Kyrie Irving hit a 3-pointer and Durant added a 14-footer with 1:28 left, pulling Brooklyn within 109-108. With the shot clock running down, Brown briefly lost the ball along the baseline, but regained possession and found himself open for a layup.


Durant missed a potential tying 3, then a possession later was fouled with 22.2 seconds left, but made just 1 of 2 free throws. The Celtics’ counter-attack came quickly, with Smart rushing upcourt for a layup that missed. That could have been disastrous, but Al Horford swooped in and converted, making it 113-109 with just 13.7 seconds to play.

Durant back-ironed another 3-pointer, and the celebration was on.

Other observations from Game 4:

⋅ There are rarely significant moments in the opening minutes of the NBA game, but this felt like one: With Boston leading, 8-5, Curry stripped Tatum and came up with the loose ball with a clear path ahead. There was some contact by Curry and then some by Tatum. But a late whistle on Curry stopped the break and also gave him his third foul, sending him to the bench for the rest of the quarter.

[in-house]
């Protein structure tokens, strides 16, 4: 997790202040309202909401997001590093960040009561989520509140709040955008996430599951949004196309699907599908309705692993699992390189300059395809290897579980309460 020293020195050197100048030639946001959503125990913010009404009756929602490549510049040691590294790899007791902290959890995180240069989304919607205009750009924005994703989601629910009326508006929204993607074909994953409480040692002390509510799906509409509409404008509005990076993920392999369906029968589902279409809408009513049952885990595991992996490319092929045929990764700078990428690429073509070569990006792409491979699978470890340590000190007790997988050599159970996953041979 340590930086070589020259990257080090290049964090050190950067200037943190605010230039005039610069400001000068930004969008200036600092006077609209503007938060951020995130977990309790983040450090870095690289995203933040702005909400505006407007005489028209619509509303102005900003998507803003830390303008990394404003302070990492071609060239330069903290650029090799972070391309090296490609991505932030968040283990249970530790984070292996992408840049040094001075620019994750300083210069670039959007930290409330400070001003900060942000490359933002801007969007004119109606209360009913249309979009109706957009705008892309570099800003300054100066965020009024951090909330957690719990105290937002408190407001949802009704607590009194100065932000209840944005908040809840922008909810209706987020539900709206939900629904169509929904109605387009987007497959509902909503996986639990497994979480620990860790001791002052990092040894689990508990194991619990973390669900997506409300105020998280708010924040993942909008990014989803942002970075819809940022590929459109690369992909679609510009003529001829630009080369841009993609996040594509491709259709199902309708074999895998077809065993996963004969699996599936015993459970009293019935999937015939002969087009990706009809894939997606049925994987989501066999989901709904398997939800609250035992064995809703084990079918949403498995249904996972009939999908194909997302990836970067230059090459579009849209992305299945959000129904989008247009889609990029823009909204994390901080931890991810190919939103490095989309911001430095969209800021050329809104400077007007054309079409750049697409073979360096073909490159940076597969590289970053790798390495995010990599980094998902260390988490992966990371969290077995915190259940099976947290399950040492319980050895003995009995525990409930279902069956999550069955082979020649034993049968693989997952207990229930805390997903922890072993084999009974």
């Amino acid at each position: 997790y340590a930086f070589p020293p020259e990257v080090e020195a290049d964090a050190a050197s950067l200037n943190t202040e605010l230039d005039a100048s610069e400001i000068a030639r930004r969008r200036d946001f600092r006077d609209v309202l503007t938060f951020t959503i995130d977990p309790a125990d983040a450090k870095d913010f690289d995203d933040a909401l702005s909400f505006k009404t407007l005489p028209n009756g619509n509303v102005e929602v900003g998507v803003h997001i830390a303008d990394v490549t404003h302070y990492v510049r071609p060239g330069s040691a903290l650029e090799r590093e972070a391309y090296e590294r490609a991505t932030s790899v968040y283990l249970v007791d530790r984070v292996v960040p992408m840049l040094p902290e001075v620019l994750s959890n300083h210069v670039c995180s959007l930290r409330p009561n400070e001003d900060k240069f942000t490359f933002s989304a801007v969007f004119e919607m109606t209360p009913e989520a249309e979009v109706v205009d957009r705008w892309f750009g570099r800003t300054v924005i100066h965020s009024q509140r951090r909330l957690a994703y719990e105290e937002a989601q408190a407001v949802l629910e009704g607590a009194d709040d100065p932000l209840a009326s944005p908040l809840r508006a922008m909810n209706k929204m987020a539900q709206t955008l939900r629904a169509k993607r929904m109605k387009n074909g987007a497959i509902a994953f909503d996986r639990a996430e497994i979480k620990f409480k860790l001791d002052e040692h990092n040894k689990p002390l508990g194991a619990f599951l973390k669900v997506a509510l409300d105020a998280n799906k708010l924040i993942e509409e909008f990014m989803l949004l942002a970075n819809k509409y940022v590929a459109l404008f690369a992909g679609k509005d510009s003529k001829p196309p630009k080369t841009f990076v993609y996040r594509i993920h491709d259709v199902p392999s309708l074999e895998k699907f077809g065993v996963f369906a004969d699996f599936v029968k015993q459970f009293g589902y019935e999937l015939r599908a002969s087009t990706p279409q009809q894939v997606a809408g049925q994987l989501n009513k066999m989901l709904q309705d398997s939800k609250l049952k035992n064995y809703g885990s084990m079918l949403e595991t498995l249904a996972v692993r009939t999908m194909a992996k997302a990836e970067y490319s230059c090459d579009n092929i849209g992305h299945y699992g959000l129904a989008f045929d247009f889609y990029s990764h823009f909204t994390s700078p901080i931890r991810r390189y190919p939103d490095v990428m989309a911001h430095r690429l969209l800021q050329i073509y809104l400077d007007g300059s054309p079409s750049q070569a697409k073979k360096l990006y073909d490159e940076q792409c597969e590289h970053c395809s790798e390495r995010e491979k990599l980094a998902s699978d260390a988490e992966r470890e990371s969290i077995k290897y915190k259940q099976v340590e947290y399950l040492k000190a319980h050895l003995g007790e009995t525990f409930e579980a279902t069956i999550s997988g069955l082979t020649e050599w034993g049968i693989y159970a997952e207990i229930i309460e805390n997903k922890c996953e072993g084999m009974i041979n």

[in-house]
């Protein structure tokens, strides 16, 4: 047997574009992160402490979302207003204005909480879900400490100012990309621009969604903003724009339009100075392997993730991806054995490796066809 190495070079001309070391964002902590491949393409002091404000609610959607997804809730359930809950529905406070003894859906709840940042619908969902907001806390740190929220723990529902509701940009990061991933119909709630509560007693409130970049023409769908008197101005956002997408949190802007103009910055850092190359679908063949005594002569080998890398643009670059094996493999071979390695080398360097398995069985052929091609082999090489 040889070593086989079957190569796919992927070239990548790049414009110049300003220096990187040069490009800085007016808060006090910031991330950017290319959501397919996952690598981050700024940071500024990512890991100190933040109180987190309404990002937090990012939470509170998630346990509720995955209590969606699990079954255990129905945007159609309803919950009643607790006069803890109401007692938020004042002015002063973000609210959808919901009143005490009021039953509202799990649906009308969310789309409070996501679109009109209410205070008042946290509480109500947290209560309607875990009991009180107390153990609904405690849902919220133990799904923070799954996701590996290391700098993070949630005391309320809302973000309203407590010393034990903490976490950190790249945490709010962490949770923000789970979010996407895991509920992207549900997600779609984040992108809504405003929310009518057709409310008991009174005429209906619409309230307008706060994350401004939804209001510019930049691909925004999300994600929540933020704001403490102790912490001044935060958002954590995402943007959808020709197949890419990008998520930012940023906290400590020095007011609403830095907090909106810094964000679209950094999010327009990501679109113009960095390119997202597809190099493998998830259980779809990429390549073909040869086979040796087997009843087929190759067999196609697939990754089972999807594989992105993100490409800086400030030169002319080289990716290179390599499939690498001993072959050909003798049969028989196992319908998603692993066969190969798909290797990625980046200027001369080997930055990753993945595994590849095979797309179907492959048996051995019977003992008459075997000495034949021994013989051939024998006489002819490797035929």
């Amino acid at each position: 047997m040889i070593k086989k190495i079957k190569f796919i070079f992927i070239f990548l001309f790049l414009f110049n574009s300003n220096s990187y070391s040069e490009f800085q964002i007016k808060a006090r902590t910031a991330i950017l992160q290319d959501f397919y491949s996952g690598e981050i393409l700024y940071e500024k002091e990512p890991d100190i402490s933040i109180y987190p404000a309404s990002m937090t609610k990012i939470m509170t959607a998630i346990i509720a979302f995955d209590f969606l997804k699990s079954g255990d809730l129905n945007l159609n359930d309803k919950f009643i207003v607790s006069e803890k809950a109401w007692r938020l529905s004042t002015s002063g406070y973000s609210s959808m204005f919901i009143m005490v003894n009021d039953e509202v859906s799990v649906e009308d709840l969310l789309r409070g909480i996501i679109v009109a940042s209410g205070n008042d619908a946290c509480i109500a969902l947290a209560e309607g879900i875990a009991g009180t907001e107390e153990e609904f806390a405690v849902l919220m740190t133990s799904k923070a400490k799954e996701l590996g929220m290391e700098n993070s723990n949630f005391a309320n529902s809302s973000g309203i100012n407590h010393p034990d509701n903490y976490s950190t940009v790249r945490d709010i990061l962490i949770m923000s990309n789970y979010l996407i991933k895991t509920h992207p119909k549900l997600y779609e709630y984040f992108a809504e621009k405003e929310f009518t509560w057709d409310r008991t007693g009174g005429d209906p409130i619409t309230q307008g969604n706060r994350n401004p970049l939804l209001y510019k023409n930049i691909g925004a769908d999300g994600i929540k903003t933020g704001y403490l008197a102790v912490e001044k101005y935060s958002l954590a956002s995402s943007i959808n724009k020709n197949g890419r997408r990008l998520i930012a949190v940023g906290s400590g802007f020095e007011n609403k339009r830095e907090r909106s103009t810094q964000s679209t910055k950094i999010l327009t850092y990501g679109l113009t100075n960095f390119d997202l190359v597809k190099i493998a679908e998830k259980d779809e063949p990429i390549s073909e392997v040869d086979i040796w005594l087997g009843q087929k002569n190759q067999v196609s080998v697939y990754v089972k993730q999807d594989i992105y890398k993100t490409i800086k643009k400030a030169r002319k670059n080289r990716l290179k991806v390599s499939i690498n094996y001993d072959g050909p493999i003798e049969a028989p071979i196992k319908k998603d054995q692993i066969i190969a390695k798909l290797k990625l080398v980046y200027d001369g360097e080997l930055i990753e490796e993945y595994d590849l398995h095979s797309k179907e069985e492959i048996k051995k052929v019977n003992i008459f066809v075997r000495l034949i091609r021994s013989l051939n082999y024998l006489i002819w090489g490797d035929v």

Fouls have been an issue throughout this series, and the Nets were slowed by their own hacking, as they committed 10 first-quarter fouls.

⋅ In the first quarter, the Celtics made just 39.1 percent of their shots, allowed the Nets to connect on 55.6 percent of theirs, committed five turnovers, and did not get a basket from Tatum. Still, Boston grabbed a 30-26 lead.

Nic Claxton’s free-throw shooting was a big reason for that. The backup center was 0 for 6 from the foul line in the opening half and missed his first 10 of the game, extending his miserable stretch of free-throw shooting. The Celtics eventually deployed a hack-a-Clax strategy when Payton Pritchard entered the game to foul the big man midway through the third quarter, but he made his 11th and final try of the day, eliciting a roar from the crowd.